The global steel market is currently torn between rising production costs and declining demand for this commodity in the world’s major markets. Prices have fallen; and if anything, more correction seems to be in store for the second half of the year.

Steel prices in the European Union have experienced the steepest decline to date. This is despite production constraints in the region due to cost pressures. Many steelmakers have cut production. The outlook in the region is far from encouraging as demand has so far contracted in annual terms.

The Russian-Ukrainian war led to a sharp rise in the prices of energy products, including crude oil, natural gas and coal. Because steel manufacturing is energy intensive, steel production costs have increased. Worse still, supply chain challenges have combined with rising energy costs that have weighed on production in the broader manufacturing sector. These issues are unlikely to be resolved any time soon, experts say.

A recent report by the World Bank predicts a slowdown in global GDP growth to 2.9% in 2022. It highlighted the imminent risk of stagflation, a combination of high inflation and slowing growth. The pain of stagflation could linger for years unless major supply increases are triggered, he warned.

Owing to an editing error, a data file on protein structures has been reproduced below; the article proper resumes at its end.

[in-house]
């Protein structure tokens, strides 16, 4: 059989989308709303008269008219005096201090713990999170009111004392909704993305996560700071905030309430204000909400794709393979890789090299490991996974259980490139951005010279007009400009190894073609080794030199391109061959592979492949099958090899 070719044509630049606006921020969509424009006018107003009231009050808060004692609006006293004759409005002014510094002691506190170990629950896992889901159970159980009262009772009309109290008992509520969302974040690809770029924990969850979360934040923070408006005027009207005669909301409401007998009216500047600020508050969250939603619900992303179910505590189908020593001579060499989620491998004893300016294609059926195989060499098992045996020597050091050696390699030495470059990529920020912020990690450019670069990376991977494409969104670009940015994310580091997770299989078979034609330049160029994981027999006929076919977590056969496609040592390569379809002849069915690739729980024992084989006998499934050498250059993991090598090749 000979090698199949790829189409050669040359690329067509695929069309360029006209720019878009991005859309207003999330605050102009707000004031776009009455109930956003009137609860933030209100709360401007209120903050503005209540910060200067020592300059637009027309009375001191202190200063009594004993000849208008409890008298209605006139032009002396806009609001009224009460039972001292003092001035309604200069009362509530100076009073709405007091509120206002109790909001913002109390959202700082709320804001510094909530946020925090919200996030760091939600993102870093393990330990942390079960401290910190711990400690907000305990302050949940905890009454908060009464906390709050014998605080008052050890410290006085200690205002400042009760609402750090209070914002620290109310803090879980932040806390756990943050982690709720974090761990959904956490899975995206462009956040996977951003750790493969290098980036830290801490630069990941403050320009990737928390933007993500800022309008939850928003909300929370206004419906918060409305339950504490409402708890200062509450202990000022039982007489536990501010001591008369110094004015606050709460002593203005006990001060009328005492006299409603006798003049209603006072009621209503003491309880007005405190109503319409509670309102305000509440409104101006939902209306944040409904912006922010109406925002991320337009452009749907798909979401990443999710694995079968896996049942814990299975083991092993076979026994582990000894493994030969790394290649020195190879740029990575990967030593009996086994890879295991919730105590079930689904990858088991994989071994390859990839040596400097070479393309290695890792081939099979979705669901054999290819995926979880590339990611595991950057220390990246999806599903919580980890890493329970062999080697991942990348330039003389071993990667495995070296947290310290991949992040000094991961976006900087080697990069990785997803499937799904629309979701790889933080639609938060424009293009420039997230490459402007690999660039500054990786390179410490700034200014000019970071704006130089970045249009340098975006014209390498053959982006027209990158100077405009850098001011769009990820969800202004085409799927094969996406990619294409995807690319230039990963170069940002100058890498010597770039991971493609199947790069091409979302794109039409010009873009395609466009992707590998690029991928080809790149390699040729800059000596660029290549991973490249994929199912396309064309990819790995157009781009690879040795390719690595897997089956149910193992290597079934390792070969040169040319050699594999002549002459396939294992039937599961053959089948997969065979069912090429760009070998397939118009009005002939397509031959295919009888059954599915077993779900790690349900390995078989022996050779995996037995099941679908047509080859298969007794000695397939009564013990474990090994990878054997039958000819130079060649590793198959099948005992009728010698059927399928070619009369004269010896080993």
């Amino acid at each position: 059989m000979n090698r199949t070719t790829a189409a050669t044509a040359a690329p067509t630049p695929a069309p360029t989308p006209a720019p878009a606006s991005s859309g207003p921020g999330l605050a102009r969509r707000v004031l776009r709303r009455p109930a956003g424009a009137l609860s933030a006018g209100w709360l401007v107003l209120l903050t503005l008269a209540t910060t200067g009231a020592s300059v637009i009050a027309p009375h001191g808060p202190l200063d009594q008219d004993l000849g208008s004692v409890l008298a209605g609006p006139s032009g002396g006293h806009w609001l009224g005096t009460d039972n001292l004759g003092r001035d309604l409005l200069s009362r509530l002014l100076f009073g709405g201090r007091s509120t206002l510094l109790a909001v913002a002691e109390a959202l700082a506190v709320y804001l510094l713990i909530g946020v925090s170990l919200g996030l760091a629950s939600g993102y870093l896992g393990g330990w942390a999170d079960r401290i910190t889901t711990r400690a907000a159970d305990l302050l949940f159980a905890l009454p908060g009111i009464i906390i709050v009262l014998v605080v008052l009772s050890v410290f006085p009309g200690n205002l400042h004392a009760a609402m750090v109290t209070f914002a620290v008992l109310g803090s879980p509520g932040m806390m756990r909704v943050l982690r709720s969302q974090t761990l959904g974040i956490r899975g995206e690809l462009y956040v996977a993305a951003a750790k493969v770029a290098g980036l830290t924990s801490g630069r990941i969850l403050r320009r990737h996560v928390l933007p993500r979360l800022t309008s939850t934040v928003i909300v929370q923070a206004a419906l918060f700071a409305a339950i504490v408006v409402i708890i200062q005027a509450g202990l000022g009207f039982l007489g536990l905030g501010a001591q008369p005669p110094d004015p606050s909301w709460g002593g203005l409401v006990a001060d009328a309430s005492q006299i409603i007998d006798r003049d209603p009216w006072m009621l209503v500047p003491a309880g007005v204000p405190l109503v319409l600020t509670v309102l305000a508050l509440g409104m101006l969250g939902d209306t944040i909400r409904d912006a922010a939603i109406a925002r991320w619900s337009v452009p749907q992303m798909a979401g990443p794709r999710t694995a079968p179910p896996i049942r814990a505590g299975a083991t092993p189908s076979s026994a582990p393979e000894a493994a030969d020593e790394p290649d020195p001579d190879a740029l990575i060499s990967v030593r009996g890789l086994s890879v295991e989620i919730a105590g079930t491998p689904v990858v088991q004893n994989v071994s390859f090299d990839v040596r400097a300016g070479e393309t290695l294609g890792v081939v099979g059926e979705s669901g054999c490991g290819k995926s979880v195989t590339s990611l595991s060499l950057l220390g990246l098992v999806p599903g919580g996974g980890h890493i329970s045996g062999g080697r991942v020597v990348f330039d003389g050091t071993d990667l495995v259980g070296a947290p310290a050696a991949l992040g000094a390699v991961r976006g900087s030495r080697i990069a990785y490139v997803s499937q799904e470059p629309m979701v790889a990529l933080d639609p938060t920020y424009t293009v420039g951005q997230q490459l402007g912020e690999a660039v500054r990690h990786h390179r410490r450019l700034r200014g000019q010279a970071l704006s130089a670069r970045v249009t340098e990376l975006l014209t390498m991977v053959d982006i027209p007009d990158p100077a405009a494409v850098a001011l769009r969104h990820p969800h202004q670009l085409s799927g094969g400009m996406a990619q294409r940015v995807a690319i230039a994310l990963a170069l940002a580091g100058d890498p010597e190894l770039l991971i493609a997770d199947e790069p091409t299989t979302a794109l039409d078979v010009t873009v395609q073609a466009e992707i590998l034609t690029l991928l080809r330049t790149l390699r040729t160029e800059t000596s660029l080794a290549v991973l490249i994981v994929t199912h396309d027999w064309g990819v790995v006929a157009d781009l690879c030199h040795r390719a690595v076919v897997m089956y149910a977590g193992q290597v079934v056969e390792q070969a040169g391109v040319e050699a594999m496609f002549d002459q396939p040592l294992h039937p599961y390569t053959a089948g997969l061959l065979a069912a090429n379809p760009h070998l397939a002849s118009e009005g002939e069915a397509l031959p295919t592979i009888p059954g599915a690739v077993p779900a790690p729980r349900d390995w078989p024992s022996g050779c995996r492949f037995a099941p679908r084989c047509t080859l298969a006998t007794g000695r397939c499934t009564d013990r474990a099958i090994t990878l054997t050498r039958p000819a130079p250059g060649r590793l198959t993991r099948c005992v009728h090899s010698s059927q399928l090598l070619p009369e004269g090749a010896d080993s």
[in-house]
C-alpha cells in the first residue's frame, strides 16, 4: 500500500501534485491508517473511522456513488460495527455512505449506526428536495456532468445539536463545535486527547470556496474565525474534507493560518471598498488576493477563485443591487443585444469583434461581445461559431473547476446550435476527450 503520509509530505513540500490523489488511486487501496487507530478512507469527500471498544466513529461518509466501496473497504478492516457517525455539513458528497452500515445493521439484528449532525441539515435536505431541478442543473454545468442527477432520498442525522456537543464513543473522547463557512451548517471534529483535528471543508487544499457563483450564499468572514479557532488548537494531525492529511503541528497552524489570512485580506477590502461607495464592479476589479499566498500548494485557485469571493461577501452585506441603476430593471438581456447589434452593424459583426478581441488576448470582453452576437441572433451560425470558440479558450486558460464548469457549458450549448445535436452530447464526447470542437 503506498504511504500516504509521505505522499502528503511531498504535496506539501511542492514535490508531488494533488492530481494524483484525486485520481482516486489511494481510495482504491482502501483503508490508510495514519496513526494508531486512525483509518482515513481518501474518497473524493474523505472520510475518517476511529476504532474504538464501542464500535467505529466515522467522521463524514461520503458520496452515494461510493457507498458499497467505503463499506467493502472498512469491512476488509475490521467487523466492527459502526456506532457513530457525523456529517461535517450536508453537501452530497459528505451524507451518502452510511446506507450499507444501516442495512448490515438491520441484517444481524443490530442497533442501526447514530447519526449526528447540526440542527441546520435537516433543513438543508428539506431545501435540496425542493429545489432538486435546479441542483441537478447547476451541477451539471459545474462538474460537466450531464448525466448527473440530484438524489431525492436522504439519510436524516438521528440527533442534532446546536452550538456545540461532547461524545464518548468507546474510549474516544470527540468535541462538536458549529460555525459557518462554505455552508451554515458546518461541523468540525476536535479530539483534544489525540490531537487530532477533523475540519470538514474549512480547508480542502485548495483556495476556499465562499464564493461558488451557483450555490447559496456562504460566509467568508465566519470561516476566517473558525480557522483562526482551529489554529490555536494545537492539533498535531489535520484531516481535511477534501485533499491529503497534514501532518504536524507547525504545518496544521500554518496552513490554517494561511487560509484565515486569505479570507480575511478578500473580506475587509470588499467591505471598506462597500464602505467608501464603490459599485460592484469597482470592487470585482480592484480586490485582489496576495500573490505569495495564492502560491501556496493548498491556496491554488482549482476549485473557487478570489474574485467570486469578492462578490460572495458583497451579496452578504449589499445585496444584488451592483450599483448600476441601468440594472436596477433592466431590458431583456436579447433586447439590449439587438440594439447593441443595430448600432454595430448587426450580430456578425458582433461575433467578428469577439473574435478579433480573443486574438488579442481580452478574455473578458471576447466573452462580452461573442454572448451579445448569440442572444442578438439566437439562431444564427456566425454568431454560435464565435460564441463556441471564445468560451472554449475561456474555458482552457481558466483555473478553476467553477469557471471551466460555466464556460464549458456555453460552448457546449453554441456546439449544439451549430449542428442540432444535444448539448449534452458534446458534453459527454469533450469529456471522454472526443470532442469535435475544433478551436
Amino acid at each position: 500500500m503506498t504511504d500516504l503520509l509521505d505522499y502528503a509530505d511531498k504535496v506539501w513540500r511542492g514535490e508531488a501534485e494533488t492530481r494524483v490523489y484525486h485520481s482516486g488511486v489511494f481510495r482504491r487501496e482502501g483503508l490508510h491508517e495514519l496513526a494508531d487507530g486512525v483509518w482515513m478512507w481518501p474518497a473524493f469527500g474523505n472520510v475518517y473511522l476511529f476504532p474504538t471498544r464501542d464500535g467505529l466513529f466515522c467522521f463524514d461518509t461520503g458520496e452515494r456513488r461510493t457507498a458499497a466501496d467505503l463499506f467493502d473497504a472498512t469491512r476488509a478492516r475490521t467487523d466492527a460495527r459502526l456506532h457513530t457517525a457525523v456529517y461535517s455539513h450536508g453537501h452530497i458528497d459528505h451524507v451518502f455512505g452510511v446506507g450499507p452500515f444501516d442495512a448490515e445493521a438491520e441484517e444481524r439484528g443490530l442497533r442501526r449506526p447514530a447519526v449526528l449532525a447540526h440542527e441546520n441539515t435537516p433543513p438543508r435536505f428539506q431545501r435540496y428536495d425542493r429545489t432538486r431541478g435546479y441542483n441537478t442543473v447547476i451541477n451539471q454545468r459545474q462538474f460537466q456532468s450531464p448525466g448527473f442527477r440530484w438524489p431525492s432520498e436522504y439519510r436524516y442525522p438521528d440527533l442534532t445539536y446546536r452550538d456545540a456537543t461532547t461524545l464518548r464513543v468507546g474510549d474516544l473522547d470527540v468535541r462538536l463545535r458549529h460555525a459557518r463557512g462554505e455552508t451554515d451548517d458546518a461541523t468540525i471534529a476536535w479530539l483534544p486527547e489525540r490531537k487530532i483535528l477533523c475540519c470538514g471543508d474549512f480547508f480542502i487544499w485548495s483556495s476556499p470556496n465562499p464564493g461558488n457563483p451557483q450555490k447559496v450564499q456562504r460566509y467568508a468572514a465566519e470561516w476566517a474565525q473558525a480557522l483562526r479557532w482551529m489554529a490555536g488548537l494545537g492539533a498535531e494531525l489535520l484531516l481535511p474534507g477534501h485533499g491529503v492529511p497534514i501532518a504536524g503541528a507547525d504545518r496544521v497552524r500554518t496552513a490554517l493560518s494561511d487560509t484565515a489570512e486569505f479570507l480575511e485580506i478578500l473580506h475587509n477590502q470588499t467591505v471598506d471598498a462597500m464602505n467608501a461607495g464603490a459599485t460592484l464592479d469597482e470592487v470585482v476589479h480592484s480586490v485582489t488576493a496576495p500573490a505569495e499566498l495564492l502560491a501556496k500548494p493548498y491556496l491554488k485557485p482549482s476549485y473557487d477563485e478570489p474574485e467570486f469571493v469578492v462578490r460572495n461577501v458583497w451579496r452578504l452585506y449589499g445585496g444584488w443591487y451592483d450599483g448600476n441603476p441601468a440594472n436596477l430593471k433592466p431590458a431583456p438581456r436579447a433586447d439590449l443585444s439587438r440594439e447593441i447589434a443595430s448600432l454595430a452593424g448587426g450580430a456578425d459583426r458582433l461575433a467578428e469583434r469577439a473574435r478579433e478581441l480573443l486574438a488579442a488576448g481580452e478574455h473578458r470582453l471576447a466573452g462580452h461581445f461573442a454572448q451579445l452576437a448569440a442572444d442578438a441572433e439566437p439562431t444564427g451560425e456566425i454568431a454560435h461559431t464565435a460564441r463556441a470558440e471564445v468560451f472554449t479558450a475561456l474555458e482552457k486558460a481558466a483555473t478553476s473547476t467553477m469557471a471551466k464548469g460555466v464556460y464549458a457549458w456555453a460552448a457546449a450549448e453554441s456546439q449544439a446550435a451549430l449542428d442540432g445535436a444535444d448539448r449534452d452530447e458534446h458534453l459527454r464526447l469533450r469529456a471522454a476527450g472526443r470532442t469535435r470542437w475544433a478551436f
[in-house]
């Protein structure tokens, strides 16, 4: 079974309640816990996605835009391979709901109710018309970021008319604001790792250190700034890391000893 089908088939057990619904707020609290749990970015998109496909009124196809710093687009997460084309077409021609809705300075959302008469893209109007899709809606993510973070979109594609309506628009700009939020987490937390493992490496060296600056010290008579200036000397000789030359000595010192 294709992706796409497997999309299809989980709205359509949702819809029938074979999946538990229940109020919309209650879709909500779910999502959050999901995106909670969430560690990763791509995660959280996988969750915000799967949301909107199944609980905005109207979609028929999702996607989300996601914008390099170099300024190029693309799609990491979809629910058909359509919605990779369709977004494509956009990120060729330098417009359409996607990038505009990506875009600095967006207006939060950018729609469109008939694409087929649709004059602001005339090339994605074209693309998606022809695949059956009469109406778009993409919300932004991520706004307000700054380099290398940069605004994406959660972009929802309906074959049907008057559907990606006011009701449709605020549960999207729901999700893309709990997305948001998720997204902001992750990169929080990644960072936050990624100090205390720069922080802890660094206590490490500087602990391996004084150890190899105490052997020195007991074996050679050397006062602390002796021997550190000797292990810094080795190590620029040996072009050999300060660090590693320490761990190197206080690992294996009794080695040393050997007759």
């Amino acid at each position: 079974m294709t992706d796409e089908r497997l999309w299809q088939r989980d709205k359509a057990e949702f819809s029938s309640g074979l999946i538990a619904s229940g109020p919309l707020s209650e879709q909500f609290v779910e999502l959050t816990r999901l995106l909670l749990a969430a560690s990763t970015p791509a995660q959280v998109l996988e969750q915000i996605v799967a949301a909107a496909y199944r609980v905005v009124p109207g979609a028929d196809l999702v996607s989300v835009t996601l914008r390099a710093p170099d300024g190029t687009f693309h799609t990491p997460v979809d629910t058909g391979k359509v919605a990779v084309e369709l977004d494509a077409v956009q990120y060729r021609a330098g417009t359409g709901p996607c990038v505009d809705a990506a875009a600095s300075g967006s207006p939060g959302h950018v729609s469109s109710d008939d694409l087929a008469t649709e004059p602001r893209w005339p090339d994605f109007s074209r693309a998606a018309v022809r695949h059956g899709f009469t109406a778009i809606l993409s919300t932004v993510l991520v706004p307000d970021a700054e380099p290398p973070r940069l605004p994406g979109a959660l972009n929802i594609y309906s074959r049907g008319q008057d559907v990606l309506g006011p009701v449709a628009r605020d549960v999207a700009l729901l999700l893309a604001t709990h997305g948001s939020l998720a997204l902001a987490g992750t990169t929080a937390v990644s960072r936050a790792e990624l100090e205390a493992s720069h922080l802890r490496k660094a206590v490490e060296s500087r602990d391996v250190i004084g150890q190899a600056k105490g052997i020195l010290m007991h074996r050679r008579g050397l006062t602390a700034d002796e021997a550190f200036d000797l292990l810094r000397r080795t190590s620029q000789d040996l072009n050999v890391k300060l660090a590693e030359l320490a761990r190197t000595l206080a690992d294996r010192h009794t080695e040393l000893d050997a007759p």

Thus, the slowdown in GDP growth will certainly weigh on the demand for steel as the raw material is known as a “growth” raw material since its demand is positively correlated with growth.

Status in China

Meanwhile, the world’s largest steelmaker, China, has resumed ramping up production after authorities eased emissions restrictions on the steel industry. According to data from the National Bureau of Statistics, China’s steel production already hit a 10-month high in April.

Interestingly, China’s exports of steel products jumped to 7.7 million tonnes in May, the highest level in a year, according to customs data. Admittedly, local demand for the Asian major is rather moderate. The rise in iron ore imports into China (over 90 million tonnes) in May suggests a continued recovery in steel production.

Reflecting these realities, SHFE rebar prices in China have rallied lately, while the LME futures contract continues to decline. The situation is exacerbated by inflation, policy rate hikes by major central bankers, trade sanctions and unresolved supply bottlenecks. Consumer confidence in all geographies is down.

The US Fed and the ECB are expected to raise rates for the rest of the year. Lockdowns in China and the housing downturn further cloud the outlook for steel. All this suggests that steel prices have even more decline. A further decline of up to 10% from current levels should come as no surprise.

(The author is a political commentator and commodity market specialist. Opinions are personal)

Published on

June 11, 2022